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Two articles on Mark Bullen's talk to BLHS on 10th April 2024 by Jacky Kerly and Mike Adams 

Wrington Curiosities -a talk by Mark Bullen to Blagdon Local History Society on the 10th April - article by Jacky Kerly for Blagdon Parish Magazine


There is so much to see and wonder about when you walk around a village. Mark Bullen has been doing just that in Wrington for 30 years, still spotting things he had not seen before and being prompted into finding out about them. He shared his notable curiosities with the Local History Society on 10th April, prompting many of us to look more closely, and to question what we observe, as we walk around Blagdon. Some guided walks are planned – see separate article in this magazine.


Wrington was the 1632 birthplace of famous philosopher John Locke, although he left his grandmother's cottage and the village after three days! The parish room was named after him and a commemorative stone was refurbished in 2004. Well known philanthropist Hannah More, who lived for a time at Barley Wood, is buried with her sisters in Wrington churchyard. But there is far more to question than famous past residents. Mark illustrated his talk with the blocked-in window in Glaisters to recall the window and hearth taxes. The recent rebuilding of the Old Lock Up, formerly called the Watch House, prompted talk about village justice including the use of The Golden Lion for petty session court hearings. We heard about the restoration of the large fire bell to the old fire station and buildings with intriguing names such as The Coffin Shop. But beware what you think you have discovered – the Edward VII post box apparently dating the old post office was actually bought at auction by a previous post-master.If you would like to see the talk it is available on our YouTube channel by by following link:

Wrington Curiosities’ with Mark Bullen - by Mike Adams            

Wednesday, 10th April 2024


Mark has lived in Wrington for 33 years. He gained an appreciation of buildings and their features during his work for Customs & Excise when one of his responsibilities was old customs houses. He has written a number of booklets about the village and I refer you to ‘Wrington Curiosities’ if you wish to learn more.  Here I have selected a few aspects of his talk, choosing mostly those things which are not quite what they seem at first sight.

The Village pump  

The pump was installed in 1866 and was in constant use until around 1935 when piped water arrived in the village. The pump was removed for safe custody at the start of WW2, possibly to avoid being scrapped.  It went to a yard at Axbridge District Council.  But when enquiries were made post-war, it could not be found. There was therefore no pump to be seen—until 1985. Close inspection reveals a brass plaque, ‘DONATED BY MR. & MRS. M. G. THORNE, GOLDEN LION, 1985.’ (1)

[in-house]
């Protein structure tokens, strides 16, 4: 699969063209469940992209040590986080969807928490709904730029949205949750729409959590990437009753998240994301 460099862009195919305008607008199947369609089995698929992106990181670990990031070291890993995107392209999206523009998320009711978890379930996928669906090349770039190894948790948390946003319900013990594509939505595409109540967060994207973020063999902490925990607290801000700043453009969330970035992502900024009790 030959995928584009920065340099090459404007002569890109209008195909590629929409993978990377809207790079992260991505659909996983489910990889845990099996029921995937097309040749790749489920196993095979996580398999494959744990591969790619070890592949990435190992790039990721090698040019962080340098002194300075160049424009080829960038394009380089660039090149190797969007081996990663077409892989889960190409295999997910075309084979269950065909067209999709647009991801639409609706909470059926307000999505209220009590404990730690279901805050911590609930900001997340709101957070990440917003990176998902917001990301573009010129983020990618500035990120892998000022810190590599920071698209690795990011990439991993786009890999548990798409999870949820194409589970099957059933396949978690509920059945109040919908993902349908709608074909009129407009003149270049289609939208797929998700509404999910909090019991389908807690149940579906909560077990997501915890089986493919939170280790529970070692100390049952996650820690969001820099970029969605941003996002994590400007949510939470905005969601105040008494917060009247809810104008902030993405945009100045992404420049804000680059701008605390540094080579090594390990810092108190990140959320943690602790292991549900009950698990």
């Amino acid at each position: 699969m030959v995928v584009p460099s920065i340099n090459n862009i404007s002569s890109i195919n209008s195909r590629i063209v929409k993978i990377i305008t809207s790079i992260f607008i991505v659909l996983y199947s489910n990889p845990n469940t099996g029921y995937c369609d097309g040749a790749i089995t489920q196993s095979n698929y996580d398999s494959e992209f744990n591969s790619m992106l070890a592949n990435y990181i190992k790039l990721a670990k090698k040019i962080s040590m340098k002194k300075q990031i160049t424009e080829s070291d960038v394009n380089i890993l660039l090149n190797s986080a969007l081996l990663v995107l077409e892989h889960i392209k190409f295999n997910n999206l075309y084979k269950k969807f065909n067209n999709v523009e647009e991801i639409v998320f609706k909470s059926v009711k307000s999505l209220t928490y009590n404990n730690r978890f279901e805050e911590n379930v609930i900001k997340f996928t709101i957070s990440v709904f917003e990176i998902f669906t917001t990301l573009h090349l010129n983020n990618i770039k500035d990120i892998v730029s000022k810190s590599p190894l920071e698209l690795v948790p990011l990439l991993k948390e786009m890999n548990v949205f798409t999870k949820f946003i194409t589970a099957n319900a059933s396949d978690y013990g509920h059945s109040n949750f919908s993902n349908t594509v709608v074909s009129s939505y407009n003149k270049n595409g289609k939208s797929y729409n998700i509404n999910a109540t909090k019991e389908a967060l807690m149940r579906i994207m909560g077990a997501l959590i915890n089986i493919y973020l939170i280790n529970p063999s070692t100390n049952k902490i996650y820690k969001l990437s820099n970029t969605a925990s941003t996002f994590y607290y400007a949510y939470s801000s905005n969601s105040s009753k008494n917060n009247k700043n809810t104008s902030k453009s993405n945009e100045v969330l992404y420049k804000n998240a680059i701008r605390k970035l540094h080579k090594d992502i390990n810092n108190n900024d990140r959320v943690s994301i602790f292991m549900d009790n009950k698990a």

1. Village Pump.jpg

The Village Lock-up .

  The story goes back to the early nineteenth century when the Rector suffered a burglary and he instigated the provision of a lock-up in the village. It was a very small building with two cells and an office 

2. Village Lockup floor plan.jpg

In latter times it had fallen into disrepair and would have to be demolished or repaired for some use. A young couple bought the premises and converted it to a home, which they named ‘The Watch House’ (3).  A mezzanine floor has been installed and lime rendering used on the outside. The name was commented on but research in the Vestry minutes discovered that ‘Watch House’ was in fact its original description.  A member of the audience, no doubt a visitor from Wrington, made an interesting comment, “My great great grandfather built the original lock-up!”


This is one of a number of houses having three floors. There have always been rumours of shirts being made in the village and there may be a connection. The third floor could have been added to accommodate the manufacture or the workers engaged in manufacturing or both .

4. Glaisters, Church Walk.jpg

A reference to shirt manufacturing has been discovered in the school records.

The Old Rectory  

The building did have three storeys but now reduced to two. A member of the audience believed the roof was previously flat and leaked.

The building has Tudor-age cellars from a previous building on the site.

Defunct post box   The box has been put out of use and painted black. Mark’s interest was aroused by finding a mark to Edward VII, which is uncommon. However he was brought down to Earth when he learned the box had been purchased at an auction and installed to be an interesting feature but of course entirely bogus!


A recording of Mark’s talk is at:

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